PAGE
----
Vitaly Komar, formerly half of the illustrious team Komar & Melamid, which split in 2003, continues to paint in a style he has dubbed “New Symbolism.” For more than a decade, his virtuosic paintings of the proverbial scales of justice, tiny birds of truth, hulking Russian bears waving red flags, and circular serpents biting their own tails have been going through their allegorical paces, wrapping religion in history and spirituality in cosmic swirls. Melamid, meanwhile, has kept a lower profile.

Komar’s recent exhibition at New York’s Ronald Feldman Fine Arts, “Allegories of Justice,” which includes a few earlier works by the former team, raises a number of questions. What happens when an artist duo splits up, as Komar & Melamid did? What happens when the context of any artist’s production—in this case conceptual sociopolitical work satirically skewering both Soviet ideology and American consumerism—vanishes into thin air, as the Soviet system did, leaving them and other Soviet artists without a framework? And how do they continue to make art in the context of the internal void of a suddenly collapsed culture? Also, in the case of Komar & Melamid—who left Moscow in 1977 and moved to New York the next year—how was their work affected by the external disruptions of emigration to a diametrically opposite society?

Komar & Melamid were among the Soviet Union’s best nonconformist artists: they founded “Sots Art”—a merger of Socialist Realism, politicized Pop, and Conceptual art—and called their first joint show back in 1967 “Retrospectivism.” In 1974, they were arrested during an outdoor exhibition in Moscow that has come to be known as “The Bulldozer Exhibition,” because the government used bulldozers to destroy the artworks.11
“The Bulldozer Exhibition” of September 15, 1974, an illegal exhibition, apparently had no other recorded name. It took place in the Belyaevo area of Moscow.
Their first US show, in 1976 at Ronald Feldman Fine Arts, consisted of smuggled works.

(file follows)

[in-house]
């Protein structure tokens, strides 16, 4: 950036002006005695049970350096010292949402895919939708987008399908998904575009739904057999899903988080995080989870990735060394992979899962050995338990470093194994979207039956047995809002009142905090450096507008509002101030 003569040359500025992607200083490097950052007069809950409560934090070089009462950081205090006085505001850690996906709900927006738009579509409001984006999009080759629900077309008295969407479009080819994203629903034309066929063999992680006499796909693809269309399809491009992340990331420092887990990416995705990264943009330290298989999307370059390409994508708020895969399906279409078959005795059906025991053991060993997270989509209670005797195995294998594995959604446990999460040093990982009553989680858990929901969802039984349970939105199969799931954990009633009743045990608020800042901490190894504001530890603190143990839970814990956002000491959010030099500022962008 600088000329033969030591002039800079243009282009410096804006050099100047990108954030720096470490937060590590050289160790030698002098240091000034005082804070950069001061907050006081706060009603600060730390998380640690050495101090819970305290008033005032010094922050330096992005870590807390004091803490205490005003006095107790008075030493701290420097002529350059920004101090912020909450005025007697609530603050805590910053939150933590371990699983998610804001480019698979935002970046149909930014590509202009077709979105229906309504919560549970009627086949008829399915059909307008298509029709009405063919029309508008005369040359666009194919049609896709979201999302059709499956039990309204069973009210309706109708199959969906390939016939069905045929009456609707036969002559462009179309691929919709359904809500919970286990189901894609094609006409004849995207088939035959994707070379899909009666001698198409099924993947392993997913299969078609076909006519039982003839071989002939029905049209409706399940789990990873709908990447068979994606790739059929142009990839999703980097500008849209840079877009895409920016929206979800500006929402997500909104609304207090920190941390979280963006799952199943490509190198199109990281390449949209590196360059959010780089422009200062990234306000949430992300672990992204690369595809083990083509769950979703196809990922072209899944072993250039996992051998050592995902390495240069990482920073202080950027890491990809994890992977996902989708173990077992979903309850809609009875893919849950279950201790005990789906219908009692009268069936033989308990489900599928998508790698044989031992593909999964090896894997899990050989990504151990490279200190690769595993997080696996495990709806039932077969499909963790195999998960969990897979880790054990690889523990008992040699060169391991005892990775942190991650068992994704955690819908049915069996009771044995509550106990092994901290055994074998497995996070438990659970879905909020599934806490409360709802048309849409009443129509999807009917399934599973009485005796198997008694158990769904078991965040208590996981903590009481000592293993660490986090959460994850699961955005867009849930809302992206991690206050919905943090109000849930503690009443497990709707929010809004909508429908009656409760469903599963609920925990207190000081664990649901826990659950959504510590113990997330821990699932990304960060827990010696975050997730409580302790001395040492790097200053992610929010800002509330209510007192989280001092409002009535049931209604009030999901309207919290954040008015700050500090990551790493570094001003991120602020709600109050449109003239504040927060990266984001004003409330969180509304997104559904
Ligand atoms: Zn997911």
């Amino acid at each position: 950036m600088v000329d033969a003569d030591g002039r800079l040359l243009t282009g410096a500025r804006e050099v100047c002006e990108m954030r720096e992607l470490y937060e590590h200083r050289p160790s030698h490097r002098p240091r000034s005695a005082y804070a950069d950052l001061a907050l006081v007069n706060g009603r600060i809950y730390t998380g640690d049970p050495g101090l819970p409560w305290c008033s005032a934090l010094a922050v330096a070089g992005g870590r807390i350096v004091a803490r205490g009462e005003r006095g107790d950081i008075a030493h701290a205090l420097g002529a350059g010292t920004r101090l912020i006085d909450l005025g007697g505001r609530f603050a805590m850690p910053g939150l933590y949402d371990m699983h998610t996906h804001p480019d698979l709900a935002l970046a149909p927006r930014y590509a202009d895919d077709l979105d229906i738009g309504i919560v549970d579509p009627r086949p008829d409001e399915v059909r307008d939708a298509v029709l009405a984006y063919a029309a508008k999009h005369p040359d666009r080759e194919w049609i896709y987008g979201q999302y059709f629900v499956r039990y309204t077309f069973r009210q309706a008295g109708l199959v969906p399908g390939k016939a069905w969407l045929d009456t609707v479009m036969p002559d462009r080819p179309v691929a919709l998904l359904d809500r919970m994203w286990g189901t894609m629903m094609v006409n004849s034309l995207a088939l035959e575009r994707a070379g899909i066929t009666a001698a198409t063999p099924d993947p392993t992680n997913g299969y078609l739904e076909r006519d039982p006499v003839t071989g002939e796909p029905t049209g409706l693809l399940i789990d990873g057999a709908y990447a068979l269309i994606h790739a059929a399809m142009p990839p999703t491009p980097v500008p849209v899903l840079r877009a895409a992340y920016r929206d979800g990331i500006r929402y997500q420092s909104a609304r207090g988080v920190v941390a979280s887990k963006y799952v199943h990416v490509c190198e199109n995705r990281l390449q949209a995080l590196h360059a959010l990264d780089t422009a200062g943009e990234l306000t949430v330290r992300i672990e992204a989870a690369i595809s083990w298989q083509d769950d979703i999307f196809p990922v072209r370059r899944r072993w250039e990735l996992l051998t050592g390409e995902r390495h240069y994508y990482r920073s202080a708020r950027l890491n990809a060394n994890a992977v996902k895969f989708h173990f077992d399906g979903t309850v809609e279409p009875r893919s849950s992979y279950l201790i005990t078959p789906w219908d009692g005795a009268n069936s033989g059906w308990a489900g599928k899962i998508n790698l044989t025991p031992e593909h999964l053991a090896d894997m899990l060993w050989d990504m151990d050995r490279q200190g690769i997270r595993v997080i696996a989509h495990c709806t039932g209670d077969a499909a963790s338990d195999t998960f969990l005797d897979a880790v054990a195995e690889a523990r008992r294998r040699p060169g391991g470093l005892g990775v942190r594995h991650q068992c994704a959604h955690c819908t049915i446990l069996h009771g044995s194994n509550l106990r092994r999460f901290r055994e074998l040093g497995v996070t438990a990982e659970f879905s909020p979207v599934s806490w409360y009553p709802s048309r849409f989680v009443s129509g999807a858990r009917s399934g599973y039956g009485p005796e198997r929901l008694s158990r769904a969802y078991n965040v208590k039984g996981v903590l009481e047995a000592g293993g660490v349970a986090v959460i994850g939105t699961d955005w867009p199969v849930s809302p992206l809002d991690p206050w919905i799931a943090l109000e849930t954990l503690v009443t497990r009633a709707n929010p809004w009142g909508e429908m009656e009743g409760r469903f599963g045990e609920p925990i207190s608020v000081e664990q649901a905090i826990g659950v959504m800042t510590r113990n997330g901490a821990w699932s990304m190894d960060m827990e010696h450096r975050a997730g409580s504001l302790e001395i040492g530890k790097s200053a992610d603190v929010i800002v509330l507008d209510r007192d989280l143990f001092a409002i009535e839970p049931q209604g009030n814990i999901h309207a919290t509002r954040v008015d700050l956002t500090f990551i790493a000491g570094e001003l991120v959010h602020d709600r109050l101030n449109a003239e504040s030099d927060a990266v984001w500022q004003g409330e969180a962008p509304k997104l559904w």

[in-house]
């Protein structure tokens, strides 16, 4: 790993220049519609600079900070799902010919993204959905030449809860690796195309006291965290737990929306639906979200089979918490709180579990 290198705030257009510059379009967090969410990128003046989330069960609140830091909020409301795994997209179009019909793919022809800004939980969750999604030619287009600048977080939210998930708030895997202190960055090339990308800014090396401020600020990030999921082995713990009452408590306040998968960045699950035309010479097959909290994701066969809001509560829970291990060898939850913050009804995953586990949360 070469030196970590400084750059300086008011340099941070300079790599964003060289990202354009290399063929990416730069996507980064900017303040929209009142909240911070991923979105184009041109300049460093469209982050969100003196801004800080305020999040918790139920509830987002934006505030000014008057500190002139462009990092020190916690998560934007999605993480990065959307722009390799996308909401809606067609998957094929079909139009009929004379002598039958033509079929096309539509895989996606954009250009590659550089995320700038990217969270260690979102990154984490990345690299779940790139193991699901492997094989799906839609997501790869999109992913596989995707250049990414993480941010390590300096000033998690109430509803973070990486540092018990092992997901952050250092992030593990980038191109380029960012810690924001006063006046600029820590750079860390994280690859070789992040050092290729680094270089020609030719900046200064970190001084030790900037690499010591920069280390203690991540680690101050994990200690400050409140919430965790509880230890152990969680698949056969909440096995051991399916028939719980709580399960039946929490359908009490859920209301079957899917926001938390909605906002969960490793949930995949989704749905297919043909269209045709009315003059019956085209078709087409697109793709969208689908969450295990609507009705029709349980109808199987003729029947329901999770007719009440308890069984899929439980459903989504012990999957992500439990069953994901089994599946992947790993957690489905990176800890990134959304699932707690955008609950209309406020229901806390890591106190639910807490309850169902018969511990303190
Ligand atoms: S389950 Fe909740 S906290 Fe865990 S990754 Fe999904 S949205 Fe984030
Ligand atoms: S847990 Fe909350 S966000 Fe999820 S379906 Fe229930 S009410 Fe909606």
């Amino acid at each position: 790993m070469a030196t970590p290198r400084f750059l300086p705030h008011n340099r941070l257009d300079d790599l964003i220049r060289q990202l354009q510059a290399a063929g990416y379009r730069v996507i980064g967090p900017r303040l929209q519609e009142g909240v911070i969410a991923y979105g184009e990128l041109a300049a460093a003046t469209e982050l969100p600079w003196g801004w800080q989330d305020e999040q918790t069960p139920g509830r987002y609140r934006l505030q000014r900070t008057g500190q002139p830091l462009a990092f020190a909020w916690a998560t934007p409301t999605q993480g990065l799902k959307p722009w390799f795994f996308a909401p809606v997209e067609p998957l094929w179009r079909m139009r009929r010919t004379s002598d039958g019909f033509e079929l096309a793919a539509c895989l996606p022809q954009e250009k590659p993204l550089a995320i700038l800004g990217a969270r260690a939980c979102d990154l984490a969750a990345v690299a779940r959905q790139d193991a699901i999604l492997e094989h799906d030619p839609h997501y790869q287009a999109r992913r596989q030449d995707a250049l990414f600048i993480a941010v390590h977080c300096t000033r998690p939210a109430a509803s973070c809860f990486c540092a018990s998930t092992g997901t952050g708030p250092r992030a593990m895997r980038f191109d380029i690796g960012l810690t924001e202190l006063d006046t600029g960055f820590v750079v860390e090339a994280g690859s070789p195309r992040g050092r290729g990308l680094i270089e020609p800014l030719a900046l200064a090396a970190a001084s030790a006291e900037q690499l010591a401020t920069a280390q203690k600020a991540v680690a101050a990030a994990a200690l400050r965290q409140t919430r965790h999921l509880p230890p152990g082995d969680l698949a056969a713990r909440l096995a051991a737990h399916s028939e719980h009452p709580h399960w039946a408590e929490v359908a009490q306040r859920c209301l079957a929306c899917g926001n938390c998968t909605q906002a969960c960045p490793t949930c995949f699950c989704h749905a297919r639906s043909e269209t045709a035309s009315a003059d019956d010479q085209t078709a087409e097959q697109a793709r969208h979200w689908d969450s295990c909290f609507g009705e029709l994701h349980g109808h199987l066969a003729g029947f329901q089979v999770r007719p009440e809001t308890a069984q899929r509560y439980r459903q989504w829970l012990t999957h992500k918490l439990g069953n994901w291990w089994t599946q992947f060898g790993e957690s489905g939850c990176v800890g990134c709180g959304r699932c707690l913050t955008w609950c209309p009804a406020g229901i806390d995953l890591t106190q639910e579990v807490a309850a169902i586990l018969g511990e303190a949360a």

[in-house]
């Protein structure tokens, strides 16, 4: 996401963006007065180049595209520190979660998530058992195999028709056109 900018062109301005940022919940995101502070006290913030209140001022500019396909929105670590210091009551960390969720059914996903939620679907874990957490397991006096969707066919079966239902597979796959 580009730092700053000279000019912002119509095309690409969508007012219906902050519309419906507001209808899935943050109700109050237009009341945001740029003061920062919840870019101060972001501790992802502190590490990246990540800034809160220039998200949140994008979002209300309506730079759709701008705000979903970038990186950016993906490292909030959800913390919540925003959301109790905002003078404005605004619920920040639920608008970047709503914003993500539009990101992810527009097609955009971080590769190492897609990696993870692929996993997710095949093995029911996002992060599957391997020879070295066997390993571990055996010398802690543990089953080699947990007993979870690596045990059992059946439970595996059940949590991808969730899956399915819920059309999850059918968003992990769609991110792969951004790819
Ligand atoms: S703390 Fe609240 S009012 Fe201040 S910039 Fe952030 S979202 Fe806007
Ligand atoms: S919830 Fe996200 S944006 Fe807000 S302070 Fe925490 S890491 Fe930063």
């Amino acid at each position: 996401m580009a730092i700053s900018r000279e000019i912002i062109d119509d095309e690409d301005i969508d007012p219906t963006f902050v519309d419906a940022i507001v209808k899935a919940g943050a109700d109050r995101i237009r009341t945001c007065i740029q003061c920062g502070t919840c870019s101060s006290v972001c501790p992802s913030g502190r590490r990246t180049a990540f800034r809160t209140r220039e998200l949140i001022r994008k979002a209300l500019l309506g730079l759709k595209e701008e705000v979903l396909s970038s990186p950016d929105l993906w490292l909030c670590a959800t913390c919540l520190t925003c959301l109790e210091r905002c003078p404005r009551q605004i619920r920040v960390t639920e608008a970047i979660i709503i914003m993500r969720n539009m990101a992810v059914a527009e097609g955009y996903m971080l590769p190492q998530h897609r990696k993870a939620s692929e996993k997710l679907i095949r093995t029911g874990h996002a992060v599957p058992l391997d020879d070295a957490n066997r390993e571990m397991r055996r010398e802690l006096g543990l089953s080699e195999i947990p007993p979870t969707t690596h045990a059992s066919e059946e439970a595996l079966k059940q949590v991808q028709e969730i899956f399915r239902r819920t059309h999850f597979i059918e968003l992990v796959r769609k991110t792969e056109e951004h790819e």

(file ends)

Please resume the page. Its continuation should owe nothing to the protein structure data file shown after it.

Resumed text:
As emigrés, they expanded their conceptual critiques—establishing a corporation to buy and sell human souls (Warhol donated his), and making allegorical portraits of Reagan and self-portraits as Lenin and Stalin. They had scientific polls taken in 11 countries of the “most wanted” and “least wanted” paintings for their series “People’s Choice” (199­4–97), and produced those banal paintings, only to conclude that “looking for freedom, we found slavery.” For a project titled Ecollaboration (1995–99), they went to Thailand to teach elephants to paint; paintings by Renee, the elephant-painter, auctioned by Christie’s, helped save other endangered Thai elephants. Their final joint project, a series of paintings titled “Symbols of the Big Bang” (2001–2003), involved abstraction, spirituality, and cosmic dualities, pointing the way, as it were, to Komar’s recent work.

Among the symbolic replays and elaborations of scales, swords, and bears brandishing red flags in “Allegories of Justice” is one intriguing, atypical canvas: Pushkin’s Cat (2010­–15). It pictures the expanse of an indigo-blue night sky with a central starburst and an indistinct whirlwind of green lettering. Down near the lower edge, an unsmiling cat on a chain peers out at the world. This wise cat is the storytelling narrator of a long epic poem by Alexander Pushkin, “Ruslan and Ludmilla,” a Russian classic dating from 1817. In the poem, the cat—bound by a golden chain “to a green oak by the sea”—walks slowly round and round the tree while retelling ancient Russian folktales and legends, and dreaming sadly of better days gone by. Pushkin’s Cat sums up the mood of Komar’s recent work. The familiar symbols and allegories seemed to have grown distant, generic, and nostalgic. Could it be that the artist, like Pushkin’s cat, is chained to his own painterly past?

According to Komar’s 2009 description of New Symbolism, symbolic allegories may well be “conceptual signifiers that coexist seamlessly with painting’s reverie.” They can arguably be interpreted, as the press release suggests, as a “reflection on the current international political situation.” Or could it be that what’s lacking in Komar’s recent work is the biting satire and critique in the work of the former team? It has become apparent that while Komar may be the better painter, it is very likely that Melamid is the more conceptual and skeptical artist. If only they could bury whatever hatchet caused their breakup and join together for one last body of work to aggressively confront the current economic and sociopolitical situation in Putin’s weird post-Soviet Russia and in a chaotic post-Bush world of failed states, degraded environments, and hyper-capitalism gone berserk.

Beyond the ideologies of production and consumption, past a century in which two former superpowers needed each other for balance, our geopolitical urgencies and planetary anxieties are now unilateral. Together Komar and Melamid might find a way for their art to reflect on our global Sixth Extinction and the environment in the epoch of the Anthropocene. That’s a tall order but if anyone can tackle it, together they might. Their swirling painterly flourishes and acerbic critiques, leavened by a dose of cynicism, would at the very least provide a glorious cap to their career.